a voltage variable material disposed in the cavity and the gap, the voltage variable material electrically connecting the first and the second electrodes.
16. The electrical device of claim 15, wherein the first and second electrodes are electrically connected to outer terminations which are adapted to be connected to an electrical circuit.
17. The electrical device of claim 15 further comprising a protective layer disposed on the insulating layer and covering the voltage variable material.
18. The electrical device of claim 17 comprising:
a first outer termination disposed on the protective layer and wrapping around the first end of the insulating substrate, the first outer termination electrically connected to the first electrode; and
a second outer termination disposed on the protective layer and wrapping around the second end of the insulating substrate, the second outer termination electrically connected to the second electrode.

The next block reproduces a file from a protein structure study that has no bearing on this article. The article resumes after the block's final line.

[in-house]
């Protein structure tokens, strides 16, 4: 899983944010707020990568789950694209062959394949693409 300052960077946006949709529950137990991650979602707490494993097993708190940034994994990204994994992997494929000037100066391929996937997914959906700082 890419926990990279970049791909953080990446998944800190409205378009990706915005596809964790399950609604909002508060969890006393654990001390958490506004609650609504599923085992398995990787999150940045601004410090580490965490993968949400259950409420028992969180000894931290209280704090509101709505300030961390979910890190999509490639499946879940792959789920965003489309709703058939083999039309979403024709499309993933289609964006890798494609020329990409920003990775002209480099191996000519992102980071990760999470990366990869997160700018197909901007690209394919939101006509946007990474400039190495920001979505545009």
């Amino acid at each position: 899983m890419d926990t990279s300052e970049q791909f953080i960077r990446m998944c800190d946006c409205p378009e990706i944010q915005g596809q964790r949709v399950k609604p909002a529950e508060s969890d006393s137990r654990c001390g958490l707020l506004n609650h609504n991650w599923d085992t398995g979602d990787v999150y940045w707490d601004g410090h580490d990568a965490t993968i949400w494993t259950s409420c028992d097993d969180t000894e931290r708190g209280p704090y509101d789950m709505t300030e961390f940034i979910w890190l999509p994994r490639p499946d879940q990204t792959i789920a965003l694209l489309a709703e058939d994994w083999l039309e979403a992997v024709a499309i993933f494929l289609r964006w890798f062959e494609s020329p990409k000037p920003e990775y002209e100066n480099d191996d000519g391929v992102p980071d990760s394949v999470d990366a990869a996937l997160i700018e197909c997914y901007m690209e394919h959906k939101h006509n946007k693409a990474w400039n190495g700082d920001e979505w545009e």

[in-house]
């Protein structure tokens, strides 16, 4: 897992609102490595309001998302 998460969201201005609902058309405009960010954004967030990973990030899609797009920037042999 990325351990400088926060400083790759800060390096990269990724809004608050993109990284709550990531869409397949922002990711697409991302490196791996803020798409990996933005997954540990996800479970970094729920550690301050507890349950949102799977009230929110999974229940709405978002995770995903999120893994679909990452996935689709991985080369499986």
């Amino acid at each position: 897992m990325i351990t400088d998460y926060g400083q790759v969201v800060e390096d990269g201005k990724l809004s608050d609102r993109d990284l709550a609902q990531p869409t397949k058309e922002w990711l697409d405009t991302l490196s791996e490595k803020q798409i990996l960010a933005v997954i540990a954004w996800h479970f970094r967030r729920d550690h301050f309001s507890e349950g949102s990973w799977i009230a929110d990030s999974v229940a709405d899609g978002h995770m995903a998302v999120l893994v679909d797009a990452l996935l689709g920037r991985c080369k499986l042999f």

19. The electrical device of claim 17, wherein the electrically insulating substrate, the insulating layer, and the protective layer are formed from FR-4 epoxy.
20. An electrical circuit protection device comprising:
a first electrode disposed on a first support substrate and a second electrode disposed on a second support substrate;
an insulative layer interposed between the first and second electrodes, the insulative layer having a cavity formed therein; and
a voltage variable material disposed in the cavity and electrically connecting the first electrode to the second electrode.
21. The electrical device of claim 20 including a first outer termination disposed on the first and second support substrates and electrically connected to the first electrode, and a second outer termination disposed on the first and second support substrates and electrically connected to the second electrode.
Description
TECHNICAL FIELD

The present invention relates generally to a surface mountable electrical circuit protection device. More particularly, the present invention relates to surface mountable devices which utilize polymer composite materials for the protection of electronic components against electrical overstress (EOS) transients.